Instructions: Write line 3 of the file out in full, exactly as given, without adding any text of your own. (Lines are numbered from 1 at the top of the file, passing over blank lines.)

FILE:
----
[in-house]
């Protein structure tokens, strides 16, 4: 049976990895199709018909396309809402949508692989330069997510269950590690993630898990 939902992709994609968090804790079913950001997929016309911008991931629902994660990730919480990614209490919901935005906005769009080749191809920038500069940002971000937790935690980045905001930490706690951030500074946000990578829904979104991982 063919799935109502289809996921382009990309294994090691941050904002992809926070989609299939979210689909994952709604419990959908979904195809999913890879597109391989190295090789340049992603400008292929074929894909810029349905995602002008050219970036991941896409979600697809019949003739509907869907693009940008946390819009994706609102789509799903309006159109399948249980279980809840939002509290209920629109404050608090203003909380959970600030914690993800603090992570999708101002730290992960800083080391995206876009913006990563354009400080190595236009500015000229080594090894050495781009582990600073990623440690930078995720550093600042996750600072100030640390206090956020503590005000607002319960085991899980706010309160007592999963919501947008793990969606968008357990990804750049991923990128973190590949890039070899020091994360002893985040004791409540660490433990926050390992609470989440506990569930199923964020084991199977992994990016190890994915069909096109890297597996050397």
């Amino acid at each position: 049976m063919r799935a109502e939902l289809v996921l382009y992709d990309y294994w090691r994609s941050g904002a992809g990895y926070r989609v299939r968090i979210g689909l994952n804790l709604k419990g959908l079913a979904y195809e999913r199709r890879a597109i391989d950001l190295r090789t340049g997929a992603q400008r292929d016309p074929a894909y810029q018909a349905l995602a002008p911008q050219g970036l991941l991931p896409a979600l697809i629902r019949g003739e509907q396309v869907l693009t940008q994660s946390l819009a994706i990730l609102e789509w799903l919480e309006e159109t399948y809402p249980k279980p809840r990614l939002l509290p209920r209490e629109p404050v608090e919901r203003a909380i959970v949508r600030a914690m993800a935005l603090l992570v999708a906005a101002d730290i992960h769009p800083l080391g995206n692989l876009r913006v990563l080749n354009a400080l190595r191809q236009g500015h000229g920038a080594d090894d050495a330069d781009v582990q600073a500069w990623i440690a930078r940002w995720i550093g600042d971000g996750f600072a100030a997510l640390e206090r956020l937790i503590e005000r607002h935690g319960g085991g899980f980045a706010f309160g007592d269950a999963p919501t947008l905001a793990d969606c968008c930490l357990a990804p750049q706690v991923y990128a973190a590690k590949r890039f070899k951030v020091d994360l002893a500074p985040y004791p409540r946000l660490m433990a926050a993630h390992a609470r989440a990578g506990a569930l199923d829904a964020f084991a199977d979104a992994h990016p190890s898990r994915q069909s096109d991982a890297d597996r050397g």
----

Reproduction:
């Amino acid at each position: 049976m063919r799935a109502e939902l289809v996921l382009y992709d990309y294994w090691r994609s941050g904002a992809g990895y926070r989609v299939r968090i979210g689909l994952n804790l709604k419990g959908l079913a979904y195809e999913r199709r890879a597109i391989d950001l190295r090789t340049g997929a992603q400008r292929d016309p074929a894909y810029q018909a349905l995602a002008p911008q050219g970036l991941l991931p896409a979600l697809i629902r019949g003739e509907q396309v869907l693009t940008q994660s946390l819009a994706i990730l609102e789509w799903l919480e309006e159109t399948y809402p249980k279980p809840r990614l939002l509290p209920r209490e629109p404050v608090e919901r203003a909380i959970v949508r600030a914690m993800a935005l603090l992570v999708a906005a101002d730290i992960h769009p800083l080391g995206n692989l876009r913006v990563l080749n354009a400080l190595r191809q236009g500015h000229g920038a080594d090894d050495a330069d781009v582990q600073a500069w990623i440690a930078r940002w995720i550093g600042d971000g996750f600072a100030a997510l640390e206090r956020l937790i503590e005000r607002h935690g319960g085991g899980f980045a706010f309160g007592d269950a999963p919501t947008l905001a793990d969606c968008c930490l357990a990804p750049q706690v991923y990128a973190a590690k590949r890039f070899k951030v020091d994360l002893a500074p985040y004791p409540r946000l660490m433990a926050a993630h390992a609470r989440a990578g506990a569930l199923d829904a964020f084991a199977d979104a992994h990016p190890s898990r994915q069909s096109d991982a890297d597996r050397g």